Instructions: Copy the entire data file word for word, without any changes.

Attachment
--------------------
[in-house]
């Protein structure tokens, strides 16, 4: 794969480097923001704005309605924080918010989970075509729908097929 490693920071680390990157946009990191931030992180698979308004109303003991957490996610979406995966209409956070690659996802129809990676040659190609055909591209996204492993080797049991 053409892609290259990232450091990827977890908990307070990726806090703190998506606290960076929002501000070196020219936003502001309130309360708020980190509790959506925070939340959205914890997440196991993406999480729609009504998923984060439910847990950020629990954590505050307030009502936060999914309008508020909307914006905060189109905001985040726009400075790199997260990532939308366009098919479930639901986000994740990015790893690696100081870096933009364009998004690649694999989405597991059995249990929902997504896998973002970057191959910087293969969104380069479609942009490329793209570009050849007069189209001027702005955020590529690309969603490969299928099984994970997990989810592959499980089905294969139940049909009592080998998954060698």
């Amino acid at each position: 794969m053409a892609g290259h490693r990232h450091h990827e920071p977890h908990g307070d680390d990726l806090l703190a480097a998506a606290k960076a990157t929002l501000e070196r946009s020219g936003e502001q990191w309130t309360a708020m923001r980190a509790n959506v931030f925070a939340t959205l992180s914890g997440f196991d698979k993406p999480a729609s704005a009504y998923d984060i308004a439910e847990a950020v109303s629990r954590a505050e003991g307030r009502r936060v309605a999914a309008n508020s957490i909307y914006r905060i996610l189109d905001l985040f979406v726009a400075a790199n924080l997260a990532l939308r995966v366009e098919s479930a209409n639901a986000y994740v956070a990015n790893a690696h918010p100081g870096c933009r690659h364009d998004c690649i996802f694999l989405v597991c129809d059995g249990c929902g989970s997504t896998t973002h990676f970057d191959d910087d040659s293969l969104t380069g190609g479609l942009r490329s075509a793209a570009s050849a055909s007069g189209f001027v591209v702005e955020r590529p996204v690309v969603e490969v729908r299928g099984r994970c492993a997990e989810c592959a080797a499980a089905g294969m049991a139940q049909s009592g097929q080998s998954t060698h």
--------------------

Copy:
[in-house]
């Protein structure tokens, strides 16, 4: 794969480097923001704005309605924080918010989970075509729908097929 490693920071680390990157946009990191931030992180698979308004109303003991957490996610979406995966209409956070690659996802129809990676040659190609055909591209996204492993080797049991 053409892609290259990232450091990827977890908990307070990726806090703190998506606290960076929002501000070196020219936003502001309130309360708020980190509790959506925070939340959205914890997440196991993406999480729609009504998923984060439910847990950020629990954590505050307030009502936060999914309008508020909307914006905060189109905001985040726009400075790199997260990532939308366009098919479930639901986000994740990015790893690696100081870096933009364009998004690649694999989405597991059995249990929902997504896998973002970057191959910087293969969104380069479609942009490329793209570009050849007069189209001027702005955020590529690309969603490969299928099984994970997990989810592959499980089905294969139940049909009592080998998954060698």
């Amino acid at each position: 794969m053409a892609g290259h490693r990232h450091h990827e920071p977890h908990g307070d680390d990726l806090l703190a480097a998506a606290k960076a990157t929002l501000e070196r946009s020219g936003e502001q990191w309130t309360a708020m923001r980190a509790n959506v931030f925070a939340t959205l992180s914890g997440f196991d698979k993406p999480a729609s704005a009504y998923d984060i308004a439910e847990a950020v109303s629990r954590a505050e003991g307030r009502r936060v309605a999914a309008n508020s957490i909307y914006r905060i996610l189109d905001l985040f979406v726009a400075a790199n924080l997260a990532l939308r995966v366009e098919s479930a209409n639901a986000y994740v956070a990015n790893a690696h918010p100081g870096c933009r690659h364009d998004c690649i996802f694999l989405v597991c129809d059995g249990c929902g989970s997504t896998t973002h990676f970057d191959d910087d040659s293969l969104t380069g190609g479609l942009r490329s075509a793209a570009s050849a055909s007069g189209f001027v591209v702005e955020r590529p996204v690309v969603e490969v729908r299928g099984r994970c492993a997990e989810c592959a080797a499980a089905g294969m049991a139940q049909s009592g097929q080998s998954t060698h």